Very hot drinks could make the esophagus more vulnerable to known cancer-causing agents such as alcohol and smoke, Freedman said. In an accompanying editorial, the authors of the study quote the 1930's NY physician WL Watson: "The drinking of copious amount [s] of excessively hot tea is a history frequently obtained from Russian-born patients coming to Memorial Hospital suffering from cancer of the esophagus". However, the absence of both excessive alcohol consumption and smoking, daily tea drinking was not associated with esophageal cancer risk.
The research found there was little risk from hot drinks consumed at temperature below 65 degrees (149 degrees fahrenheit).
Drinking extremely hot tea may increase the risk of oesophageal cancer by up to five times, especially if a person also consumes alcohol and is a smoker, a study has warned.
Although the study showed no higher odds of esophageal cancer in participants who drank only tea every day - scalding or not - the study authors emphasize that "chronic thermal injury to the esophageal mucosa may initiate carcinogenesis", or the change of normal cells to cancer cells.
In an editorial Dr Farin Kamangar of the Morgan State University and Dr Neal Freedman of the National Cancer Institute, both in Maryland. said the idea that hot drinks may cause the cancer dates to the 1930s.
Hot tea is a staple beverage in winter time; it can help to keep us warm and soothe sore throats.
This study has some limitations.
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"Drinking tea at a lower temperature should not be considered as a replacement for smoking cessation and limiting alcohol intake", Freedman said by email. "However, the results of this study should not cause people to abandon their favourite beverages". This cohort study of 456 155 participants based in China had a median follow-up of 9.2 years.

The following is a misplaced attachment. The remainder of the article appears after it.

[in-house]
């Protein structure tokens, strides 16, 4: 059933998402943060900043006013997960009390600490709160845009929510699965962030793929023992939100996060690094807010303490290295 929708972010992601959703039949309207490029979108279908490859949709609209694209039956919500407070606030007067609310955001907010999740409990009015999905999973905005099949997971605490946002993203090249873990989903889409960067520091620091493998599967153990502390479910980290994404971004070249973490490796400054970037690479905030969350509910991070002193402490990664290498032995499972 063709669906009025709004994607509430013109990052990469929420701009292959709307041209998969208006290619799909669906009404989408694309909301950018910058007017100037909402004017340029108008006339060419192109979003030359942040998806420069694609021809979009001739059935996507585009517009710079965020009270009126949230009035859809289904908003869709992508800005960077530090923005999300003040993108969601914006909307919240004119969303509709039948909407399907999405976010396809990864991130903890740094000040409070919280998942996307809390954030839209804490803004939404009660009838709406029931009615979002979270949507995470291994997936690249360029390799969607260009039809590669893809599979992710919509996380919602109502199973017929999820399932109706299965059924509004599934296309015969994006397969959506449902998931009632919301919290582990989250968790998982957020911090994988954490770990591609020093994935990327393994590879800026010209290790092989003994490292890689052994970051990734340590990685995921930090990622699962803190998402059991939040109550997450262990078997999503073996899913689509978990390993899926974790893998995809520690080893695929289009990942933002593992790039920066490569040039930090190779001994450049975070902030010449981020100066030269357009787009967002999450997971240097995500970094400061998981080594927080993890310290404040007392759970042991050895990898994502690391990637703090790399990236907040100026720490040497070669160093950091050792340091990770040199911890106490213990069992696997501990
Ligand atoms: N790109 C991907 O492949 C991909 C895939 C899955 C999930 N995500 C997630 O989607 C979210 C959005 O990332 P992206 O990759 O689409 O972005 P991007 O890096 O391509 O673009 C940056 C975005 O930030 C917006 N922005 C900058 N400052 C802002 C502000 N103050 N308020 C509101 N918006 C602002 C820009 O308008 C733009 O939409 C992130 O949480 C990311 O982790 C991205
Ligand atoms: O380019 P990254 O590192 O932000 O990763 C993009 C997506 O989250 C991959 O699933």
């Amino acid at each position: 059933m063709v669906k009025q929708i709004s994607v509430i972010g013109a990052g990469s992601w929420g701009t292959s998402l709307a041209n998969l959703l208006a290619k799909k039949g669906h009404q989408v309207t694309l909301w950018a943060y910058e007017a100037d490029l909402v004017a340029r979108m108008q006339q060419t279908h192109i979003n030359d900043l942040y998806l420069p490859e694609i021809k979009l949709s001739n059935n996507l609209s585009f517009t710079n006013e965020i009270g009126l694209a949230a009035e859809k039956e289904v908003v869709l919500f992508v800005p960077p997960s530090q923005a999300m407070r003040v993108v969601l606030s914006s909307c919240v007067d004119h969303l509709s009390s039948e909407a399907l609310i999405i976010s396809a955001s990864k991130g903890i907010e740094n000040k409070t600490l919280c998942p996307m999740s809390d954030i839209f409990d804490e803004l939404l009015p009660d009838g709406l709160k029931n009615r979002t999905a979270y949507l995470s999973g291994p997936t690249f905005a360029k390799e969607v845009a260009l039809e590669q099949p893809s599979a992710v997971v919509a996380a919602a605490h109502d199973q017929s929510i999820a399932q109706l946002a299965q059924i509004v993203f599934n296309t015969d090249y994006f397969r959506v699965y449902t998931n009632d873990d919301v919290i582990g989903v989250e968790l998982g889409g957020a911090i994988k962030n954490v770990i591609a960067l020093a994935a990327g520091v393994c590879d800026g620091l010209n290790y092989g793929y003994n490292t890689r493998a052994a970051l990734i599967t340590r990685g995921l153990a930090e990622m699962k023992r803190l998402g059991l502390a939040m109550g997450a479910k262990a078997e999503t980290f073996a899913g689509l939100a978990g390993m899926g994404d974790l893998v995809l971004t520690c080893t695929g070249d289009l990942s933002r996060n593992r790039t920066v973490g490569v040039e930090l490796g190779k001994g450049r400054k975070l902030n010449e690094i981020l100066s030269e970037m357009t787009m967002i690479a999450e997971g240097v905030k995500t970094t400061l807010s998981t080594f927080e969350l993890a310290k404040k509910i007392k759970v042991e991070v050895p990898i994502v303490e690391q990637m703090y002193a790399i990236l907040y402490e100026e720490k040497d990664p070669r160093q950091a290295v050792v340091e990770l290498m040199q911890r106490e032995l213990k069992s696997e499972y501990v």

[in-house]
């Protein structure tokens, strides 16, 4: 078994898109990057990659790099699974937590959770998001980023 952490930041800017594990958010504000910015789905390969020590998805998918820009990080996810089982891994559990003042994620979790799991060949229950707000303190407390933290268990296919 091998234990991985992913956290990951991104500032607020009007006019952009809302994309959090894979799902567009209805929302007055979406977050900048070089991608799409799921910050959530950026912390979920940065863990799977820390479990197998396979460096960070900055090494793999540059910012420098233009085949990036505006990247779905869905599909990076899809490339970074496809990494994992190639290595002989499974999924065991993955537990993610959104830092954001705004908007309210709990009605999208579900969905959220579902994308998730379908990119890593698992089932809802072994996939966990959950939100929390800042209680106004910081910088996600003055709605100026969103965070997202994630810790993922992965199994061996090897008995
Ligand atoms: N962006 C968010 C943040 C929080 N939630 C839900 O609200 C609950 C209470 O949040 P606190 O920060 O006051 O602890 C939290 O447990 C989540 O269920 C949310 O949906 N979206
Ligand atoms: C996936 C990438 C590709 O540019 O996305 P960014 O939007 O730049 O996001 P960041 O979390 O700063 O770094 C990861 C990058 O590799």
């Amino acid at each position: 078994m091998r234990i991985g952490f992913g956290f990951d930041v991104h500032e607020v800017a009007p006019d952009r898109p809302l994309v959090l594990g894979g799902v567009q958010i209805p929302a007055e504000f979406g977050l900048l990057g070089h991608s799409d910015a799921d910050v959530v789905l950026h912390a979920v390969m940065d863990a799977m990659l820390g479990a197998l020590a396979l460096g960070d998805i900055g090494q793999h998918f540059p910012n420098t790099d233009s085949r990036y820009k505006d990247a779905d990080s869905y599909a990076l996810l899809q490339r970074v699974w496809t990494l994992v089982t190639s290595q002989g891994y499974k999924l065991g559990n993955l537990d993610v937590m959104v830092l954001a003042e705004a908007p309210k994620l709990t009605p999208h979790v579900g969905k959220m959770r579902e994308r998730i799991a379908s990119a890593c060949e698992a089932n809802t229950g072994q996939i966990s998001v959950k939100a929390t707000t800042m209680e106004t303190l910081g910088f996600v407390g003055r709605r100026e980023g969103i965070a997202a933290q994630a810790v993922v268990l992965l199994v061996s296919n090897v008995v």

People were only asked about tea, alcohol and tobacco consumption at the start of the study.
The reports about alcohol, tobacco and tea consumption weren't independently verified.
Even in this sample, oesophageal cancer was relatively rare - and the absolute increase in risk from hot tea was quite small.
For non-drinkers and non-smokers, the risk was less than 0.5 per 1,000 per year, regardless of how much tea they drank or how hot they drank it. Milk or tea first? It is also by far, the biggest consumer of tea in the world. These three factors could "complicate" the risks for developing this disease.
It'd be fair to say that for some people (including me) the drink is more of an obsession.